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Al-Franj Synagogue at Damascus, Syria

In 1857, the Austrian poet Dr. L.A. Frankl visited Damascus, and reported that the Jewish community had eight synagogues, including one called "Frangi" which may have been the Al-Franj Synagogue. According to Frankl, "Frangi" was the largest synagogue in Damascus and was founded by the Spanish [1]. Today, the al-Franj Synagogue stands near the Talisman Hotel in the Jewish quarter of Old Damascus [2].

Description

The capital city of Syria, Damascus's Jewish community has an ancient and biblical history. It is believed that Jews settled in Damascus as early as the First Temple period, while evidence from the Second Temple period points to Jewish settlements arriving in the first and second centuries. Following the Umayyad conquest of Damascus, the Jewish community was forced to abide by "dhimma" (non-Muslim) rules; yet the community continued to prosper economically. The Jewish community continued to prosper between the tenth and mid-twelfth centuries, during the Fatimid and Ayyubid periods; however, the Mamaluk period saw an increase in anti-Jewish violence and discriminatory laws. Damascus's Jewish community began to recover towards the end of the fifteenth century, and the following centuries saw a spiritual and economic revival for Damascene Jews: new synagogues were constructed, religious studies spread, and Jews achieved positions of prominence in commerce. Eventually, Damascus's Jewish community began to dwindle, and in the eighteenth century the Karaite community sold its synagogue. The nineteenth century saw the rise of class divides between Damascus's wealthy and poor, which in turn led to divided opinions and beliefs. Throughout the century, the Ottoman Empire sought to bring equality to religious minorities and integrate Jews into the political system, and though these reforms were implemented slowly initially, the Jewish community and Ottoman authorities eventually became more involved with each other. Meanwhile, tensions rose between Christians and Jews, and Christians began to level blood libels against Damascus's Jews while religious violence increased. During the early 1900s, new tensions rose in Damascus as the Ottoman Empire collapsed, the Syrian Arab kingdom was established, the French mandates for Syria were established, and the Arab nationalist and Zionist movements began to grow. Through the 1940s, Jews attempted to emigrate from Damascus into Palestine, until 1949 when Syria and Israel went to war--trapping the Jewish community. Anti-Jewish violence and harassment continued, and Jews were increasingly attacked and controlled. Under Ḥāfiẓ al-Asad, Syria's remaining Jews were finally allowed to leave the country in 1992 [3].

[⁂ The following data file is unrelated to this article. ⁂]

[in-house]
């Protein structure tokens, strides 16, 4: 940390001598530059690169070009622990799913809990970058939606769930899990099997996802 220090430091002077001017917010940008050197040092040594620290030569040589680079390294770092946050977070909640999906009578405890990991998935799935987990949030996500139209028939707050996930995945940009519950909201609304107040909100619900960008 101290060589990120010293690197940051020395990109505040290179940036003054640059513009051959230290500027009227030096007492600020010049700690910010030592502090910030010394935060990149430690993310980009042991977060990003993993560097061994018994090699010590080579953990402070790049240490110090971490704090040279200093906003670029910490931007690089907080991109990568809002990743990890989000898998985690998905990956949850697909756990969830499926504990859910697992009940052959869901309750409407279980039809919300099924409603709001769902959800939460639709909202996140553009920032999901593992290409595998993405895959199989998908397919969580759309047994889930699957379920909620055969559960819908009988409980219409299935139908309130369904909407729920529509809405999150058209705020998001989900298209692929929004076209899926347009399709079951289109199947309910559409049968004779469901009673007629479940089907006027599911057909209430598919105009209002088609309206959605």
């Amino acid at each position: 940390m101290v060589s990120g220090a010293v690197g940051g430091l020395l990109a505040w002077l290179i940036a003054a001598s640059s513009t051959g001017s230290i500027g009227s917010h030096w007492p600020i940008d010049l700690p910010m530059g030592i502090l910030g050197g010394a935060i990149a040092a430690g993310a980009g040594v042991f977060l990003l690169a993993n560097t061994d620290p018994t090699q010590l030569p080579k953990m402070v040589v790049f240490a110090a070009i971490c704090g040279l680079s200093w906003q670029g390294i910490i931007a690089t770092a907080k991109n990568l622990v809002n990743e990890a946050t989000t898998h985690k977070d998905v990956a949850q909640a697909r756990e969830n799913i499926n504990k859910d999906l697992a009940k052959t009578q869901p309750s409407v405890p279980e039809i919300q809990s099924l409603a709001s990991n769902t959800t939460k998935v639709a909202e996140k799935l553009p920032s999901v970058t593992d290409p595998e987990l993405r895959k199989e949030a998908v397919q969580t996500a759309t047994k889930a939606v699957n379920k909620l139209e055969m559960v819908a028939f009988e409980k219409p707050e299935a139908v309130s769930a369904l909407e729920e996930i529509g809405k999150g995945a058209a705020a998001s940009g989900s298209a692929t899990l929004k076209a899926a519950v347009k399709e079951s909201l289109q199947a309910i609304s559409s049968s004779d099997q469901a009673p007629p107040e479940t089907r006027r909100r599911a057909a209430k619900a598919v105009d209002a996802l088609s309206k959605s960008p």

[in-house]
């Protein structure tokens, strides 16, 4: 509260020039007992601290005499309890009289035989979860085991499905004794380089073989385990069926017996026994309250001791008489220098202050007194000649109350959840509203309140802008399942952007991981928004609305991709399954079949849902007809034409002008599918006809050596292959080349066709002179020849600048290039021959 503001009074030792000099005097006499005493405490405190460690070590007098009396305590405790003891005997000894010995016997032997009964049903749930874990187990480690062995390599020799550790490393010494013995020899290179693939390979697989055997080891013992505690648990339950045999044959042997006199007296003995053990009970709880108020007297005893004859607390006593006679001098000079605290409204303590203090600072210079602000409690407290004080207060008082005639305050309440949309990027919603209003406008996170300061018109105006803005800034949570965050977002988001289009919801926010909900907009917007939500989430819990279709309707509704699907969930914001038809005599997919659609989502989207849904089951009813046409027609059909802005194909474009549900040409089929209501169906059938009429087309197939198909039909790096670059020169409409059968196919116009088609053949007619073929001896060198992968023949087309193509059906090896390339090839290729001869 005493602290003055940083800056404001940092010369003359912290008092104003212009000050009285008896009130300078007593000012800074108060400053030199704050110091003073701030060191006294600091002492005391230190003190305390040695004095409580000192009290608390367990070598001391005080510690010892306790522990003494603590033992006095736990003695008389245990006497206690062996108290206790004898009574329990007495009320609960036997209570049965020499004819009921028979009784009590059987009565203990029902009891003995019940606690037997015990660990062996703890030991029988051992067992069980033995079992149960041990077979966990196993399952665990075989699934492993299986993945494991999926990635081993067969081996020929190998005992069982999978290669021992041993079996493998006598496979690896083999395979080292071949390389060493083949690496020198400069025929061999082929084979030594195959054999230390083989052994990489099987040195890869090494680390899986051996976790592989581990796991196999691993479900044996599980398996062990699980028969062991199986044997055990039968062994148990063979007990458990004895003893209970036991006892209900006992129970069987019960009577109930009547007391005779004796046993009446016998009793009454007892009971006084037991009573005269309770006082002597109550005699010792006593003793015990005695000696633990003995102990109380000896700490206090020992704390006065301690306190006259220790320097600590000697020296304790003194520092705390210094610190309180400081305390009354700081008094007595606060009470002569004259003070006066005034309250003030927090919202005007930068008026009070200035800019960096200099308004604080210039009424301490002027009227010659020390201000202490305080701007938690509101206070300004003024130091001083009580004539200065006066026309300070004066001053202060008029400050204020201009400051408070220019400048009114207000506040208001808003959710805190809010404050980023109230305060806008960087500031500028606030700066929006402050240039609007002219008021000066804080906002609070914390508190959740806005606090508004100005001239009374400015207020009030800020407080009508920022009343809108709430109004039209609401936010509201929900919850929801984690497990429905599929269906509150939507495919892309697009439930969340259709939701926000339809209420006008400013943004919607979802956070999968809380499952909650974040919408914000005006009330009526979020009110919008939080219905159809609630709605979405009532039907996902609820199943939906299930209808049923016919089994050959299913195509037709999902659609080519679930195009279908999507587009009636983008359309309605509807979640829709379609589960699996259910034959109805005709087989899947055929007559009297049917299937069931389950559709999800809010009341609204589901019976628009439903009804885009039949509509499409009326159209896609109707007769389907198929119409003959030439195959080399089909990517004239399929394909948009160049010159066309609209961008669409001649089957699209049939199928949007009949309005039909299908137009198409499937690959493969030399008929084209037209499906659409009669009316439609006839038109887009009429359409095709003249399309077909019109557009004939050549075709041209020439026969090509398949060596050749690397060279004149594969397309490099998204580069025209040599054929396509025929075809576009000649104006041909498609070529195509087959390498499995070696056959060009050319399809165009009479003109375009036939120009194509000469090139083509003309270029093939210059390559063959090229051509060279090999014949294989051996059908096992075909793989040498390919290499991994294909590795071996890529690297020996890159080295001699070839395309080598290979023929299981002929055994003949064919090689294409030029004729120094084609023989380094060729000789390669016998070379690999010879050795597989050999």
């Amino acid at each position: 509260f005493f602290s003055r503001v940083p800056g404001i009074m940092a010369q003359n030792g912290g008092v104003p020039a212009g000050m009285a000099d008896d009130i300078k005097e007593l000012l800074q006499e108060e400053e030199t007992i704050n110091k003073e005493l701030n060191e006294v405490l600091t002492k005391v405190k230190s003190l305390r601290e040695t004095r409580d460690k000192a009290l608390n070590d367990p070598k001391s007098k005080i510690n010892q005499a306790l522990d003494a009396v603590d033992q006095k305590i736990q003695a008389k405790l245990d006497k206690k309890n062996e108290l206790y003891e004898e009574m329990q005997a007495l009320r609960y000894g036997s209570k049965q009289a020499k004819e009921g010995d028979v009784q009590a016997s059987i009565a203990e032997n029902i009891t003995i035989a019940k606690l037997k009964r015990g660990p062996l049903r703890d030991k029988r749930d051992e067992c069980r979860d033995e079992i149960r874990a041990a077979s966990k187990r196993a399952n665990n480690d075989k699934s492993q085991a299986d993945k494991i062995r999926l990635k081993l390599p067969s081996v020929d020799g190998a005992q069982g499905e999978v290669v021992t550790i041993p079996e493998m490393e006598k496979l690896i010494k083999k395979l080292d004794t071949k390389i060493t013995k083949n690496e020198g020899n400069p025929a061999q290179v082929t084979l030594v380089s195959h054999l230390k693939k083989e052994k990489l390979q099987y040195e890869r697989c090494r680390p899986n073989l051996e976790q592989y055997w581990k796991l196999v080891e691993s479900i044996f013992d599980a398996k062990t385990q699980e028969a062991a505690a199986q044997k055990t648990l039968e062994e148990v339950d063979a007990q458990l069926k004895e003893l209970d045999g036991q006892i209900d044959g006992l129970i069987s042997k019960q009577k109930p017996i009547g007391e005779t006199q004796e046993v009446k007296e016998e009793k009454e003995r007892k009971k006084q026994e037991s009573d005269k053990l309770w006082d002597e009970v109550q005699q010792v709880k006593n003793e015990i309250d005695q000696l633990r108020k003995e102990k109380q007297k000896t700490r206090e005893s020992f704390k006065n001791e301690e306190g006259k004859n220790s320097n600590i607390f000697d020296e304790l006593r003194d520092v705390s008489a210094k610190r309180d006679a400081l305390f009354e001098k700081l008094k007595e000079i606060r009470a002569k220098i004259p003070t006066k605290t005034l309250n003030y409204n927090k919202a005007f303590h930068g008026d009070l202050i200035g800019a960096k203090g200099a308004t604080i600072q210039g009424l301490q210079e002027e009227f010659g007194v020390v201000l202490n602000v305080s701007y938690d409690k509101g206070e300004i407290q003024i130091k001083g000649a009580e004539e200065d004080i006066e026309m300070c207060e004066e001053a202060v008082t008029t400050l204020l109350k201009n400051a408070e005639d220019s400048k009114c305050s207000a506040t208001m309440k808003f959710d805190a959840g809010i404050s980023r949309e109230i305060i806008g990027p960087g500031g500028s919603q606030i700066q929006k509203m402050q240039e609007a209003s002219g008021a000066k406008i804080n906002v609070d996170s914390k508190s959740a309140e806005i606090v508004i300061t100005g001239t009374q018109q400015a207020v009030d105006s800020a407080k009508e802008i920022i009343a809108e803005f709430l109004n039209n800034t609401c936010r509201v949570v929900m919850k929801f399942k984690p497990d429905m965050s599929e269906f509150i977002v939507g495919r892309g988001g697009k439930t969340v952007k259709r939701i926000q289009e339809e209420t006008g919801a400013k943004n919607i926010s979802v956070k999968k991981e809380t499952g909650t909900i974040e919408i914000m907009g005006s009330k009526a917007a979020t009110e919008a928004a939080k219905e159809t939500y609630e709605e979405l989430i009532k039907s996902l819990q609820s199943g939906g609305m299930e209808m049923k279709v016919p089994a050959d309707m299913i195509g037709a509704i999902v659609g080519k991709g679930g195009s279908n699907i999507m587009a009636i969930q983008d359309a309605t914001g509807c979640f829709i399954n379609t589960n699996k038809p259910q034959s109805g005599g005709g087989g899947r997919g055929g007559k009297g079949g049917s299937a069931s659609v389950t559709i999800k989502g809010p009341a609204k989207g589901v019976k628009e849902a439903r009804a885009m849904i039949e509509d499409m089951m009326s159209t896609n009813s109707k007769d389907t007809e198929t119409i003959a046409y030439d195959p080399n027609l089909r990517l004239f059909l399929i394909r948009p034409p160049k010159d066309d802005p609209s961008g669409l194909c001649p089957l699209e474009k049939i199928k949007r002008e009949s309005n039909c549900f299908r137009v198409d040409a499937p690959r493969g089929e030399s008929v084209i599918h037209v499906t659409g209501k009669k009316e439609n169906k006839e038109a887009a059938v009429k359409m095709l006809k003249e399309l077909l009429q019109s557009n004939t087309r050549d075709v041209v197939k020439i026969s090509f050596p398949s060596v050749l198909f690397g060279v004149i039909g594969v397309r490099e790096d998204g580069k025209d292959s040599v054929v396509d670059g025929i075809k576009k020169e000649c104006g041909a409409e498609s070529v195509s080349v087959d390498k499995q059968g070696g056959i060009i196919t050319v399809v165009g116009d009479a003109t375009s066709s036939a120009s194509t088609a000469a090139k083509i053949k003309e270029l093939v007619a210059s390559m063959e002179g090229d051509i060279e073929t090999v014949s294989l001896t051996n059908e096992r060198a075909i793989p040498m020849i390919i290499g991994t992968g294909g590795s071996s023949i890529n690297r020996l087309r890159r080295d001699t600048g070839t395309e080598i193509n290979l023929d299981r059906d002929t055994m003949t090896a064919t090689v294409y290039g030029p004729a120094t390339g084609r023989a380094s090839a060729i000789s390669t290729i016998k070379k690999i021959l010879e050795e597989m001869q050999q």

Damascus, Syria

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